Small, visible veins are called spider veins. Spider veins are most common on the legs but are also frequently seen on the face. They most often appear on the cheeks and nose. They are seen as a red or purple web-like patterns on the surface of the skin. Many patients do not like the appearance of spider veins on their face and choose from a variety of different treatments to remove them.
Anatomy of facial veins
Spider veins are dilated capillaries supplied by an arteriole. Facial telangiectasia, or facial spider veins, vary in size. They are usually tiny, with a diameter of 1-mm or less, and can appear as singular veins or as a small grouping of veins.
Facial telangiectasia has the appearance of a spider. The arteriole presents like a central dot or the body of a spider and the thin red capillary lines radiate out from the dot like legs. Sometimes the capillaries are so small that they are visible only as a generalized redness on the skin.
They are a painless entity unless associated with rosacea, which can carry an accompanying burning sensation.
Causes of spider veins
There are many causes of spider veins on the face, including:
- Sun exposure
- Injury or trauma
- Topical steroid use
- Hormonal changes
- Liver disease
- Alcohol abuse
- Autoimmune diseases like lupus
- Being female
It is interesting to note that spider veins affect women four times more often than men.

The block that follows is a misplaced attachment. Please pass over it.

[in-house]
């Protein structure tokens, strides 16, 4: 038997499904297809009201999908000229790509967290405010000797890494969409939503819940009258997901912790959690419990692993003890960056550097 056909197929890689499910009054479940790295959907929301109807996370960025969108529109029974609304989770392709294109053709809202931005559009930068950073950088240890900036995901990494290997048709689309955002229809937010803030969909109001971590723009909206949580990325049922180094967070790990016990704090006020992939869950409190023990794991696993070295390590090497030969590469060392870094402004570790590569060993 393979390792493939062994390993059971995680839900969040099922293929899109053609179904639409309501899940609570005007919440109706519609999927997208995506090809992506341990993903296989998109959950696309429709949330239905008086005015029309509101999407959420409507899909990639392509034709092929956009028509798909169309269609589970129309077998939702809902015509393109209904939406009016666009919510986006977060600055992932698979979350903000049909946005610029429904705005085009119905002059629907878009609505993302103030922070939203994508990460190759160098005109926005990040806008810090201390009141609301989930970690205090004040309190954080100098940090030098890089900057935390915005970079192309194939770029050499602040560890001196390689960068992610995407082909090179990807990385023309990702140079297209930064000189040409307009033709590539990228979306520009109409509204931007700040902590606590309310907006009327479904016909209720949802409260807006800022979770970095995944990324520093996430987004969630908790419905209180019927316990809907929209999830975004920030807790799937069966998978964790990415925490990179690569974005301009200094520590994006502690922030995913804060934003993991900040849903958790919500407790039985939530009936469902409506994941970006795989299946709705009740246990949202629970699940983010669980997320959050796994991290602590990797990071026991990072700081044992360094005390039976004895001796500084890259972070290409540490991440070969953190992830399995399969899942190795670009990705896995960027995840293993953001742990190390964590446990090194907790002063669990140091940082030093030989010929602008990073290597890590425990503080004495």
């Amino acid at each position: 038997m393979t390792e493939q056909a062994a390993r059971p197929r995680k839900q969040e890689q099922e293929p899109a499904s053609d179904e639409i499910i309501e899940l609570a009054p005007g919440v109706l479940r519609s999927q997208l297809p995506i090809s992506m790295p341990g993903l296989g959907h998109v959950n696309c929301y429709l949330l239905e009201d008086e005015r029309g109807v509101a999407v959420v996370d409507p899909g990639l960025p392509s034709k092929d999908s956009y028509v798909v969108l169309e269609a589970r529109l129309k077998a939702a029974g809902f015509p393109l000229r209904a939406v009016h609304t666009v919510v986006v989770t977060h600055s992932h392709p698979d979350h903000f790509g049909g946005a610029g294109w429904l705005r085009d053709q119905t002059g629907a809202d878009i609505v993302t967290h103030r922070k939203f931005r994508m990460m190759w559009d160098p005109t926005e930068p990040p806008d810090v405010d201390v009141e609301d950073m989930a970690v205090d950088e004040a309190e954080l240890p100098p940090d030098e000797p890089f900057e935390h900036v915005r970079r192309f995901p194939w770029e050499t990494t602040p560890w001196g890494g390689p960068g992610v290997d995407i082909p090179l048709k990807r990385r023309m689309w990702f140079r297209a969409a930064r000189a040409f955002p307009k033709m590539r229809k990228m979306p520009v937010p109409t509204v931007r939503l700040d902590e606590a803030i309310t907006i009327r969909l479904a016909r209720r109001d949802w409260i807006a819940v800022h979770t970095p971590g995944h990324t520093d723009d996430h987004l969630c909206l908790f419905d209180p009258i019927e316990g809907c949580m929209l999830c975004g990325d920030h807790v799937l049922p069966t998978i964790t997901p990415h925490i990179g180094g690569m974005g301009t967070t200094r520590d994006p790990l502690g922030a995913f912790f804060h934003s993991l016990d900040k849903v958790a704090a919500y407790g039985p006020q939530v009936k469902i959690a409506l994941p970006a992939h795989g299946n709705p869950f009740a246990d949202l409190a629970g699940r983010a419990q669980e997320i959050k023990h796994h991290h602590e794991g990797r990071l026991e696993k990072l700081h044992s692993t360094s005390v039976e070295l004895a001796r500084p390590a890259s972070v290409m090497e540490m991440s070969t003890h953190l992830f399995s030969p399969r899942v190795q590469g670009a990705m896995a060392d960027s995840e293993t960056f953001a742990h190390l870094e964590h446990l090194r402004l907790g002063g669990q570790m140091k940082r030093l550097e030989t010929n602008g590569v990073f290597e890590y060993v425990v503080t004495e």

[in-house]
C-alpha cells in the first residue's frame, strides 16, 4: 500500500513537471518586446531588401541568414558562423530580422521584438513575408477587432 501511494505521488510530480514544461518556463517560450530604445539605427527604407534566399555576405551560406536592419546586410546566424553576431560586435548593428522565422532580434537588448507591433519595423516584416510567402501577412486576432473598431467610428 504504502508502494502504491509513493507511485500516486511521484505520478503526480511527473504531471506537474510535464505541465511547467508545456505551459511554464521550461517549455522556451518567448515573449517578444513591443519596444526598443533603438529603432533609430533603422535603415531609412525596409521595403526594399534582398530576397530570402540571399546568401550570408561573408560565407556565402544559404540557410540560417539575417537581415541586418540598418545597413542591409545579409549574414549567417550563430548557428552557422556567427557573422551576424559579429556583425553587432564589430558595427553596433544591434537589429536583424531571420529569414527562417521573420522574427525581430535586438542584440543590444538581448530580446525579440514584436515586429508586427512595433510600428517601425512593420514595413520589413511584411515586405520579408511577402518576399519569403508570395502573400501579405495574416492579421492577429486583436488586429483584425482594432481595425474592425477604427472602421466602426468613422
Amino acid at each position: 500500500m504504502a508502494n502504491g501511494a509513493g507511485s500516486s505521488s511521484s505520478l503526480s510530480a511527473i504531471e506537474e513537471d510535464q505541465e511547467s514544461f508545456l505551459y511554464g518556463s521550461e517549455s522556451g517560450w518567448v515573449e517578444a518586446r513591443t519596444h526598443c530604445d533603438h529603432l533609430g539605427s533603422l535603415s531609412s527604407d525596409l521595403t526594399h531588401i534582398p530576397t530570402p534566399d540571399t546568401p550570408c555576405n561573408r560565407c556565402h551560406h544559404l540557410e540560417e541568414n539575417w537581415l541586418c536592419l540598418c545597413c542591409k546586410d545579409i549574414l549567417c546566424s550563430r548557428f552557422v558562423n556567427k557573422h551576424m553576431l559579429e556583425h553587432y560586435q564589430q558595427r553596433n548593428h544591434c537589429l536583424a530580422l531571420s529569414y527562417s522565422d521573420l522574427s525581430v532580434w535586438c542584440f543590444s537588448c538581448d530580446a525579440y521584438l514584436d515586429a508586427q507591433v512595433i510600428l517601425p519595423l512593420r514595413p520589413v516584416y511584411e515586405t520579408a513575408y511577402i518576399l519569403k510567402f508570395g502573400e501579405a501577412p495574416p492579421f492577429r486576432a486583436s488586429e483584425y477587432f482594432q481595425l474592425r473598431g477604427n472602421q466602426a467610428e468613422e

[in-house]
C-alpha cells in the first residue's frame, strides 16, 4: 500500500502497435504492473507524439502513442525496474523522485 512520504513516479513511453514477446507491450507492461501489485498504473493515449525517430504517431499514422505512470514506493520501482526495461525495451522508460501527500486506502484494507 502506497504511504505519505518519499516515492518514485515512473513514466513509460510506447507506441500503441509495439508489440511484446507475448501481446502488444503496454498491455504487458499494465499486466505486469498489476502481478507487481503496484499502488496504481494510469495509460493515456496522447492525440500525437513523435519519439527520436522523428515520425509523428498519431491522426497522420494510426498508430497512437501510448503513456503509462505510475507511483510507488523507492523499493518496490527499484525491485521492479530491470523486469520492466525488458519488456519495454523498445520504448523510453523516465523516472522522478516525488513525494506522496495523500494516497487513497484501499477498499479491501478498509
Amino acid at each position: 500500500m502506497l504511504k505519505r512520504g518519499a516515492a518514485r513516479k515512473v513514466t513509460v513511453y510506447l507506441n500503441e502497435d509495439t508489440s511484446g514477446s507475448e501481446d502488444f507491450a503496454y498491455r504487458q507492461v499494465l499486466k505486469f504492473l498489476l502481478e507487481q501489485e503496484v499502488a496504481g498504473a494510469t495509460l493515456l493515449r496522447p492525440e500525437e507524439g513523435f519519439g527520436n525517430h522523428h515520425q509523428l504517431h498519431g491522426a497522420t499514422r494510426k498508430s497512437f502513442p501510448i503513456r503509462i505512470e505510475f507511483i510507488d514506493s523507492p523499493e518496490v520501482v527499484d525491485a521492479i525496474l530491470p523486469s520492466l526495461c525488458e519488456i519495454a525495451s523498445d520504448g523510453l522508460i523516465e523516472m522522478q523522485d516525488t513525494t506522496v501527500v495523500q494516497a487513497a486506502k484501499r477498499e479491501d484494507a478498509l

Two characteristics in particular impact the development of facial spider veins: skin color and age.
According to the U.S. Department of Health and Human Services, fair skinned people are subject to developing spider veins on their cheeks and/or nose after sun exposure. The most affected segment of fair skinned people is women.
Facial spider veins can appear at any age but peak in the older population. Natural aging is associated with the development of spider veins. Visible facial veins are most often seen in women in their 40s, 50s and 60s.
There are several treatment options offered by qualified dermatologists to treat facial spider veins.
- Sclerotherapy, in which the vein is injected with a sclerosant that irritates the vein, causes it to collapse and be reabsorbed by the body.
- Laser therapy, during which a concentrated laser light is targeted at the affected area and slowly destroys the veins. The veins are reabsorbed by the body and fade away.
- Intense pulsed light therapy (IPL) is performed in a similar manner to the laser treatment but uses a different light source, a broadband light, to destroy the veins.
Several treatment sessions, about four to eight weeks apart, are usually needed to attain the best results.
The most vulnerable population
Statistics show that fair skinned women in their 40s and 50s are the most vulnerable population to develop visible facial veins.